Diseases & Conditions
A disease of the immune system caused by the human immunodeﬁciency virus (HIV) that has been a major cause of illness and death among children and teens worldwide. Nationally, AIDS has been the sixth leading cause of death in the United States among 15- to 24-year-olds since 1991; teens between 13 and 19 represent one of the fastest-growing HIV-positive groups. In recent years AIDS infection rates have been increasing rapidly among teens. Half of all new HIV infections in the United States occur in people under 25 years of age; thousands of teens in the United States become infected each year. According to the Centers for Disease Control (CDC), most new HIV cases in younger people are transmitted through unprotected sex; one-third of these cases are from sharing dirty, blood-contaminated needles.
In 2000 the CDC reported that more than 90 percent of current cases of AIDS in children, and almost all new HIV infections reported in young
U.S. children, resulted from transmission of theHIV virus from the mother to her child during pregnancy, birth, or through breast-feeding. Between 6,000 and 7,000 children are born to HIVinfected mothers each year in the United States.
However, between 1992 and 1997 the number of infants who became HIV positive when born to an infected mother plummeted by 50 percent as a result of new antiretroviral medications now given to the mother before the baby is born. Because transmission often occurs during delivery, cesarean section may be indicated for some women. The virus also has been detected in breast milk, so infected mothers should not breast-feed.
Before 1985, a small group of children were infected with the virus by contaminated blood products. Since then, blood products have been screened for the virus and risk of infection from this route has been virtually eliminated.
In adolescents, HIV is most commonly spread by sexual contact with an infected partner. The virus enters the body through the lining of the vagina, vulva, penis, rectum, or mouth during sexual activity.
HIV is also spread by sharing needles, syringes, or drug use equipment with someone who is infected with the virus.
This disease results from infection with the human immunodeﬁciency virus (HIV), which infects and destroys a type of white blood cell involved in the body’s immune response to invading germs. By destroying or impairing immune system cells, the virus progressively destroys the body’s ability to ﬁght infections and certain cancers.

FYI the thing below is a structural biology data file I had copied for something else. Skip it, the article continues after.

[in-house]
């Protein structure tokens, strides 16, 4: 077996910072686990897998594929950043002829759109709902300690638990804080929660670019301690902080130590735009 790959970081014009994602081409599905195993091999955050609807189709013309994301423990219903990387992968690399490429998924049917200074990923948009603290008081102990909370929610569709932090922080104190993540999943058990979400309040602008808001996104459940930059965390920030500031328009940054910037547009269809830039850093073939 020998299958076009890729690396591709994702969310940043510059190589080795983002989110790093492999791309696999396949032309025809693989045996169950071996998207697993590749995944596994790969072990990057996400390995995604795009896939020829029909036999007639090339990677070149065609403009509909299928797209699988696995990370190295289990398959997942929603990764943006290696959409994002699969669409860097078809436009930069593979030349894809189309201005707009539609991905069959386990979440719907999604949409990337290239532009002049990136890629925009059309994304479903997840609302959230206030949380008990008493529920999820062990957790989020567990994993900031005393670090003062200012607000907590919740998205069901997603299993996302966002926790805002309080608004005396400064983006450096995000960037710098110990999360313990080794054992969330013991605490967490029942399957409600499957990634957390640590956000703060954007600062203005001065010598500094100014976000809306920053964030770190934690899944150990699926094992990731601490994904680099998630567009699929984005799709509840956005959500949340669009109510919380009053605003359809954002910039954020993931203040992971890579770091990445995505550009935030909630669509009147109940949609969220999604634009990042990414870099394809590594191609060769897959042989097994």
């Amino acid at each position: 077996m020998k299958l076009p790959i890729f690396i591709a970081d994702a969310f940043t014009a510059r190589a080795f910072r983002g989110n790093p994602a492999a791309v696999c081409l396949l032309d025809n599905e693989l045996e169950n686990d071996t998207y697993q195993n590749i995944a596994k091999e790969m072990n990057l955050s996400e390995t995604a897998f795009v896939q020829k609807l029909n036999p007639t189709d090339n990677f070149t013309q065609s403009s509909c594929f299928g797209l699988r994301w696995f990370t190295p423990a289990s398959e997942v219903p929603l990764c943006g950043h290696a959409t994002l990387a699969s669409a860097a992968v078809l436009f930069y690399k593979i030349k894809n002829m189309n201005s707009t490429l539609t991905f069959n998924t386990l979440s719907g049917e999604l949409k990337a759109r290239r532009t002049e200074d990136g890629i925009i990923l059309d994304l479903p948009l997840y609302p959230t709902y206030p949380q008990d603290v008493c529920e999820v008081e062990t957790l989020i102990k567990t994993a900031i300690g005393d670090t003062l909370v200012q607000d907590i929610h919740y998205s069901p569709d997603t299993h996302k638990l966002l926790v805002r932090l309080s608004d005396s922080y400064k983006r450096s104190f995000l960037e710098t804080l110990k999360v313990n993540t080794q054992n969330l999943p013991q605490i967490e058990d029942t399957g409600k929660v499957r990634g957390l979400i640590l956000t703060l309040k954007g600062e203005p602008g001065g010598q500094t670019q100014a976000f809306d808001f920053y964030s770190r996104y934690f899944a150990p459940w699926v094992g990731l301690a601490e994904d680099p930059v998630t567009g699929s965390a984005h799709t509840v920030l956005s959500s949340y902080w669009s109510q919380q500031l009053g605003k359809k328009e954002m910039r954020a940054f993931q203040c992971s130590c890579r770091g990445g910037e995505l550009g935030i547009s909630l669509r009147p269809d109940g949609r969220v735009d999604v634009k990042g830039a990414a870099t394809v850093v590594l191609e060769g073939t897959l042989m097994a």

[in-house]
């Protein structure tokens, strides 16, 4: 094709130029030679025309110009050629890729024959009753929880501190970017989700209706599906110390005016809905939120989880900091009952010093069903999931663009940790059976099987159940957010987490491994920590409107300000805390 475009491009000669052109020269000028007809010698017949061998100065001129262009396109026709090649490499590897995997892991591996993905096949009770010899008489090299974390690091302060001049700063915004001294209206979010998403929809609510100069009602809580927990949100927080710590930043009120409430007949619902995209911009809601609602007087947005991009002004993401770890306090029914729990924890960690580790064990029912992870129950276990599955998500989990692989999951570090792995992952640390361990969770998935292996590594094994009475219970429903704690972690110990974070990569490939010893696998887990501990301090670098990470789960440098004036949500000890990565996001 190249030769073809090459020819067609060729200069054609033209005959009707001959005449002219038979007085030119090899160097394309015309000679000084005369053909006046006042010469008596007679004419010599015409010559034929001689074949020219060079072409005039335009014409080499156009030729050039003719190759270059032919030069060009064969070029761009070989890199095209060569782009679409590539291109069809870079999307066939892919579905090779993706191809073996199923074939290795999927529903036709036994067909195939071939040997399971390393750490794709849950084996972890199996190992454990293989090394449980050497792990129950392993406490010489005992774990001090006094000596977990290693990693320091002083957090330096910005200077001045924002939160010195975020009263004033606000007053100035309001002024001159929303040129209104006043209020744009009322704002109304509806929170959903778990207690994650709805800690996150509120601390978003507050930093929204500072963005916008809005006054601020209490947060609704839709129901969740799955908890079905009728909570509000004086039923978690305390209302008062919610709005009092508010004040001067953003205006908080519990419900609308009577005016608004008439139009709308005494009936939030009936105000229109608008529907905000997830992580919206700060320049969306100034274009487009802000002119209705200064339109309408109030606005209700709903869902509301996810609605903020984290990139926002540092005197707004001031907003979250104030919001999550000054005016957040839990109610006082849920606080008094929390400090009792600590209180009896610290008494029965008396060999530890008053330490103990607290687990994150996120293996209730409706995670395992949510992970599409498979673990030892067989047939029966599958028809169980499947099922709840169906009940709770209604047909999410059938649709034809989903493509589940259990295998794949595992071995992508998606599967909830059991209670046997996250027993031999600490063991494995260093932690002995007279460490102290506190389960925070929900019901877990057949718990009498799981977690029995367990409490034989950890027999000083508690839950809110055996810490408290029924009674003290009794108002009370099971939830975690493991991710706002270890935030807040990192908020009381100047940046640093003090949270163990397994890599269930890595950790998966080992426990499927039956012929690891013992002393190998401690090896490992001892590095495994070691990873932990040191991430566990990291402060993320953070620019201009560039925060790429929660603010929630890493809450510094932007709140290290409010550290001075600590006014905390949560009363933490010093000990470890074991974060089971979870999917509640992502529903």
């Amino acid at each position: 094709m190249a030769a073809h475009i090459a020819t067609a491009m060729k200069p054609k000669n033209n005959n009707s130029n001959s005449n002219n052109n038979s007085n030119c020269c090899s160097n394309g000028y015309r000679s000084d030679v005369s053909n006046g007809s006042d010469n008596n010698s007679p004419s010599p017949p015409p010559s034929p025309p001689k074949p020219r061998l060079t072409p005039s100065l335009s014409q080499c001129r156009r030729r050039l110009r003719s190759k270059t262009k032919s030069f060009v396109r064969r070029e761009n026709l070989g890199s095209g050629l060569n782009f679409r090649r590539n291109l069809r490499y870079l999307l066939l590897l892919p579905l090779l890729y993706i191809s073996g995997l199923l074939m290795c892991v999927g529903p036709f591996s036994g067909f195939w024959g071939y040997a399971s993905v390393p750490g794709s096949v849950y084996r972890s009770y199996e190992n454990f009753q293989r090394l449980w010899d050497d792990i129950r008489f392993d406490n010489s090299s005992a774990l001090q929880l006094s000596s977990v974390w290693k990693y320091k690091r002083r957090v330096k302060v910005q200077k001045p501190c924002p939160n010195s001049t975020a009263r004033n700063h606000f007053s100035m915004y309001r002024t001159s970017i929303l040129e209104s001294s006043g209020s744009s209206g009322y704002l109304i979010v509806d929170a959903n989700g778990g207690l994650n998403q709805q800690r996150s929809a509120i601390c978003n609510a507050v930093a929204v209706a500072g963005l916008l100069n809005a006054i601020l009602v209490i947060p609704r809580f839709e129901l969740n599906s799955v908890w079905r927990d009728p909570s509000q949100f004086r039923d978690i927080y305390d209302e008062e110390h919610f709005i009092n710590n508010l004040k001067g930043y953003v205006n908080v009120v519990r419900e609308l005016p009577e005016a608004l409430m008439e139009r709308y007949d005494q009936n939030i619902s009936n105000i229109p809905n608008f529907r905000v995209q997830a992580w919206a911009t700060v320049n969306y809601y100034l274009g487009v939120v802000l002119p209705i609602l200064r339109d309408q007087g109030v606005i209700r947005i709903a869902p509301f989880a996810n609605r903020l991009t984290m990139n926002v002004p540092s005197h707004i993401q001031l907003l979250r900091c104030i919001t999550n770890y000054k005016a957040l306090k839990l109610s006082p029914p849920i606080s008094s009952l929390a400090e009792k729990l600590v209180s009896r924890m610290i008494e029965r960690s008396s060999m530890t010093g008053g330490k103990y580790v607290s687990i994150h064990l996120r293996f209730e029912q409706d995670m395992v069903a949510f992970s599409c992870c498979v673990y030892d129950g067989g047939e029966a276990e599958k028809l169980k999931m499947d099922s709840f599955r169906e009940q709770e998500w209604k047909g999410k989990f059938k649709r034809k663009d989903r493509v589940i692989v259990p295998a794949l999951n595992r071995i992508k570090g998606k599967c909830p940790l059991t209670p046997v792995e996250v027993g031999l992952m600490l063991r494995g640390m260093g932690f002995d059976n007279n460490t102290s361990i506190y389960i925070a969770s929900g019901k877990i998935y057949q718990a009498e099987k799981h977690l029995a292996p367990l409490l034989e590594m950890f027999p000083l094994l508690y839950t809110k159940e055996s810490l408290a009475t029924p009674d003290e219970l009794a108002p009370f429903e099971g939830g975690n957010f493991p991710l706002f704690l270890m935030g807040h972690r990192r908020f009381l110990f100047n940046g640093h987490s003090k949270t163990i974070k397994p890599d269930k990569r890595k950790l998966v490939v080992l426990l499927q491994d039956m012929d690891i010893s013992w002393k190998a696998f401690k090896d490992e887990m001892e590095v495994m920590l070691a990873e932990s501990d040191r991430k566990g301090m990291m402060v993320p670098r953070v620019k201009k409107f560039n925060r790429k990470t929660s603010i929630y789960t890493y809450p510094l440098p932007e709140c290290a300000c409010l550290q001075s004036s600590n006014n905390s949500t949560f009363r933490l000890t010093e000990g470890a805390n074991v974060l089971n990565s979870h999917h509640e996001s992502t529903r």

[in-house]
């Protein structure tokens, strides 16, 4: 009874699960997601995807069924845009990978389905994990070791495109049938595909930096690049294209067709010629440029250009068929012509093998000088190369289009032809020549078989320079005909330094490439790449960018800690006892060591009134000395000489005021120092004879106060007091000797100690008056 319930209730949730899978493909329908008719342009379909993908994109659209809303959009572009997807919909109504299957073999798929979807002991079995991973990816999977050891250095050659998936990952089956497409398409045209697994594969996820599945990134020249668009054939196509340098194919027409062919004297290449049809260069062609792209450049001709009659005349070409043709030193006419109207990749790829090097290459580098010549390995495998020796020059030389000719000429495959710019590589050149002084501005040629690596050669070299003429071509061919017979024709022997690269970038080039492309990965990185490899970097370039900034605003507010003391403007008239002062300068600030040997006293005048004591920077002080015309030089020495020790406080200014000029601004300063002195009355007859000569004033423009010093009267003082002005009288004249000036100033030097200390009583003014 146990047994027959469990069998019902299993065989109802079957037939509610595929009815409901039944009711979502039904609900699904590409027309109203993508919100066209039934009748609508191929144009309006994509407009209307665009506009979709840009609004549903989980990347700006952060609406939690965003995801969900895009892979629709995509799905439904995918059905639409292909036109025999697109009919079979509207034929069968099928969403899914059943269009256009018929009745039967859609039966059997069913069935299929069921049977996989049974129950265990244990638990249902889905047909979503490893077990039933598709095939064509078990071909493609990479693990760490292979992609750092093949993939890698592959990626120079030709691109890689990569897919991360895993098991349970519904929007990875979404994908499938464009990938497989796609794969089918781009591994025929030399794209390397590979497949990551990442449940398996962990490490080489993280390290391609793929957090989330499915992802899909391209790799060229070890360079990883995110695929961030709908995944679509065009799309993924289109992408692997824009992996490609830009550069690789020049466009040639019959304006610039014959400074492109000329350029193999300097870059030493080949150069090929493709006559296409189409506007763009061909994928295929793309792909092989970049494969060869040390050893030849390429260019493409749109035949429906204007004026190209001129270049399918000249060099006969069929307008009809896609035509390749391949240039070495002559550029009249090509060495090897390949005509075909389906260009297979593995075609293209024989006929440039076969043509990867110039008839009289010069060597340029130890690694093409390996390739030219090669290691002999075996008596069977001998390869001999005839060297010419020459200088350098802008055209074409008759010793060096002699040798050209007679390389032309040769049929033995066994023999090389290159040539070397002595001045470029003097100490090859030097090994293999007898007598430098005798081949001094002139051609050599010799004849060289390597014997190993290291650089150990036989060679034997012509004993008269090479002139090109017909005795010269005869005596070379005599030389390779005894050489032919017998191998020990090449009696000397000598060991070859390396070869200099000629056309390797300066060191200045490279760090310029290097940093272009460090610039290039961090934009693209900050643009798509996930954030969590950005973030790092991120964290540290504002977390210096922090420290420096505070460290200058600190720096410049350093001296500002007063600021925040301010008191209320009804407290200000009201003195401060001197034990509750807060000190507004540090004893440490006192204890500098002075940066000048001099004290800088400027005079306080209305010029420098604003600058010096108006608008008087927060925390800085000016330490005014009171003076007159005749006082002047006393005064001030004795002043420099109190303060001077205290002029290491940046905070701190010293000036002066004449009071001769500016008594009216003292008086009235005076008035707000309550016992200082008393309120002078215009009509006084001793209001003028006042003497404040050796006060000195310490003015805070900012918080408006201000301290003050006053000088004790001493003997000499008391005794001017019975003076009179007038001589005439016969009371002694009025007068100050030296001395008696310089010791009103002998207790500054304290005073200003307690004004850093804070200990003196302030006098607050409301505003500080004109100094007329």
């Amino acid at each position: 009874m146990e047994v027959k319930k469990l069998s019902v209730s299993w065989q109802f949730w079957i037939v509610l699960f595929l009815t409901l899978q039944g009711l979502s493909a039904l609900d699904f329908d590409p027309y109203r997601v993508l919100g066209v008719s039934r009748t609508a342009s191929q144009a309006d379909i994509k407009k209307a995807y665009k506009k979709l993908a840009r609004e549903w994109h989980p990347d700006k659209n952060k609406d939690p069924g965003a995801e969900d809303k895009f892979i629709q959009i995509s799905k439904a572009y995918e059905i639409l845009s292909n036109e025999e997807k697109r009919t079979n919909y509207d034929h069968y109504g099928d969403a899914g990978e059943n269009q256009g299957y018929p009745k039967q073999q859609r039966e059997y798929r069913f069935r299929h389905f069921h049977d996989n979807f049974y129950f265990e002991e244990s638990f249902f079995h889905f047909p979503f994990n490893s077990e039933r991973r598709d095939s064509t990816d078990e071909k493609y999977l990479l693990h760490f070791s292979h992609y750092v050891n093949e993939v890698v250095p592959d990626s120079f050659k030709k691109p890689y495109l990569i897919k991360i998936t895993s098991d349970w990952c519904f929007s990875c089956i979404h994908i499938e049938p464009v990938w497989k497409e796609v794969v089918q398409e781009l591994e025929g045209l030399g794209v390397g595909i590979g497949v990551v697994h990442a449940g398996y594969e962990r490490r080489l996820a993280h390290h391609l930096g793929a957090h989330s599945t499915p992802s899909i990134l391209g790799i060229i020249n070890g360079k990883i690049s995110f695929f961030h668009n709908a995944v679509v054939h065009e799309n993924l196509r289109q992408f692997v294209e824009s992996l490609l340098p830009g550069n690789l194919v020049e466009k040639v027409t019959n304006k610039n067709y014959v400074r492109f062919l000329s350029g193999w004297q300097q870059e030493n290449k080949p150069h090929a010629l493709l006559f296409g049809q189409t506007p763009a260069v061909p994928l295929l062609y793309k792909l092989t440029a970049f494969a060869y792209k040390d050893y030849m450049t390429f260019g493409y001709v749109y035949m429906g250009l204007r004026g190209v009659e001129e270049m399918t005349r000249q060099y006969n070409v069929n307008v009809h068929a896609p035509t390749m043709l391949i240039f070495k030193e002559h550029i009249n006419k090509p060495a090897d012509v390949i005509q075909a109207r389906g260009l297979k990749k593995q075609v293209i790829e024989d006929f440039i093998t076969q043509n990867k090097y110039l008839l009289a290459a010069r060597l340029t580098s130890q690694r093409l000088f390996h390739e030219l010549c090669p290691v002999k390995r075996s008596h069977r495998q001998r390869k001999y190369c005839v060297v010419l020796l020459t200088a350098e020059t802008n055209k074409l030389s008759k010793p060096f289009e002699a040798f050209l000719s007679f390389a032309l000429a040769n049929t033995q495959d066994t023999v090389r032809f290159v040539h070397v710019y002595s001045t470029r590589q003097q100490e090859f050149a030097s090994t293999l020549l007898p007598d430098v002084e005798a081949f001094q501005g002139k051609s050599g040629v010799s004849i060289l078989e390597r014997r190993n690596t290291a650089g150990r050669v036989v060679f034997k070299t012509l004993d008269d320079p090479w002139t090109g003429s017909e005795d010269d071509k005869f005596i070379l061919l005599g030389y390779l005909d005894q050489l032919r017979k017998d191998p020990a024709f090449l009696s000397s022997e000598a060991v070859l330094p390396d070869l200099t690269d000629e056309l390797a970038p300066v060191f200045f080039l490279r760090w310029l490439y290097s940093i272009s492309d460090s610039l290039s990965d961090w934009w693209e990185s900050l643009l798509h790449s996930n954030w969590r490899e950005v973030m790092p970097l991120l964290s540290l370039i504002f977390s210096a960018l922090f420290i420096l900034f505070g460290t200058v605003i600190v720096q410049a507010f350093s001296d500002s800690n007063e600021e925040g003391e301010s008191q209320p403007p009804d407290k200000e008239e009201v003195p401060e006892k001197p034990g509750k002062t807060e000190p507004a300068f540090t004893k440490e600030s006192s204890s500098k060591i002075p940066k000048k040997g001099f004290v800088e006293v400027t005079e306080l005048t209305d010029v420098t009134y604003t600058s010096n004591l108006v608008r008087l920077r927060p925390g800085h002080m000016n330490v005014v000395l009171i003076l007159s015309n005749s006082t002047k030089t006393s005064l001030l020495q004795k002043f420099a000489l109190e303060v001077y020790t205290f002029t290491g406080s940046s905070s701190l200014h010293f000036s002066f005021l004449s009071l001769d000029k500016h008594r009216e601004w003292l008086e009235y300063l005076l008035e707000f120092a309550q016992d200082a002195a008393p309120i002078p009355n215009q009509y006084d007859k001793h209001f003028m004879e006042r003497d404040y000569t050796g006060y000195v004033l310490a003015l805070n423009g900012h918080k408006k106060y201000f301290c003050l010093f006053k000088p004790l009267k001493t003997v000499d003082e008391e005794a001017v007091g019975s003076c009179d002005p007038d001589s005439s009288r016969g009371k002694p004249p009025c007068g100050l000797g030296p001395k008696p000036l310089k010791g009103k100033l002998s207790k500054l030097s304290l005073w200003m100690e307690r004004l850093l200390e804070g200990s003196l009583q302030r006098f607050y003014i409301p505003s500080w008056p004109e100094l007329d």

Persistent or severe symptoms may not surface for 10 years or more after HIV infection ﬁrst enters the body. This period of the infection varies from person to person, during this time the HIV is infecting and killing cells of the immune system. Its most obvious effect is a decline in the blood levels of CD4+ cells (also called T4 or “helper” cells)—the immune system’s key infection ﬁghters. The virus initially disables or destroys these cells without causing symptoms.
An HIV-infected child is usually diagnosed with AIDS when the immune system becomes severely damaged and other types of infections occur. As the immune system deteriorates, symptoms may include
• fatigue and lack of energy
• fevers and sweats
• enlarged lymph nodes for more than three months
• short-term memory loss
• pelvic inflammatory disease that does not respond to treatment
• persistent skin rashes or ﬂaky skin
• persistent or frequent oral/vaginal yeast infections
• weight loss
Some children develop frequent and severe HERPES infections that cause mouth, genital, or anal sores, or SHINGLES.
There are treatments to slow down the rate at which HIV weakens the immune system, but currently available antiretroviral drugs cannot cure HIV infection or AIDS, and all these drugs have severe side effects.
Some of the nucleoside reverse transcriptase (RT) inhibitors may deplete red or white blood cells, especially when taken in the later stages of the disease; some may also cause an inflammation of the pancreas and painful nerve damage. There have been reports of other severe reactions, including death, to some of the antiretroviral nucleoside drugs when used alone or in combination.
The most common side effects associated with protease inhibitors include nausea, diarrhea, and other gastrointestinal symptoms. In addition, protease inhibitors can interact with other drugs and cause serious side effects.
A major factor in reducing the number of deaths from AIDS in this country has been highly active antiretroviral therapy (HAART). HAART is a treatment regimen that combines reverse transcriptase inhibitors and protease inhibitors to treat AIDS patients.
While HAART is not a cure for AIDS, it has greatly improved the health of many children with AIDS, reducing the amount of virus circulating in the blood to nearly undetectable levels. However, researchers have shown that HAART cannot eradicate HIV entirely from the body.
A number of drugs are available to help treat opportunistic infections to which children with HIV are especially prone. These drugs include foscarnet and ganciclovir to treat cytomegalovirus eye infections, ﬂuconazole to treat yeast and other fungal infections, and trimethoprim/sulfamethoxazole (TMP/SMX) or pentamidine to treat Pneumocystis carinii pneumonia (PCP).
Children can receive PCP preventive therapy when their T-cell counts drop to levels considered below normal for their age group, and they must take drugs for the rest of their lives to prevent an occurrence of the pneumonia.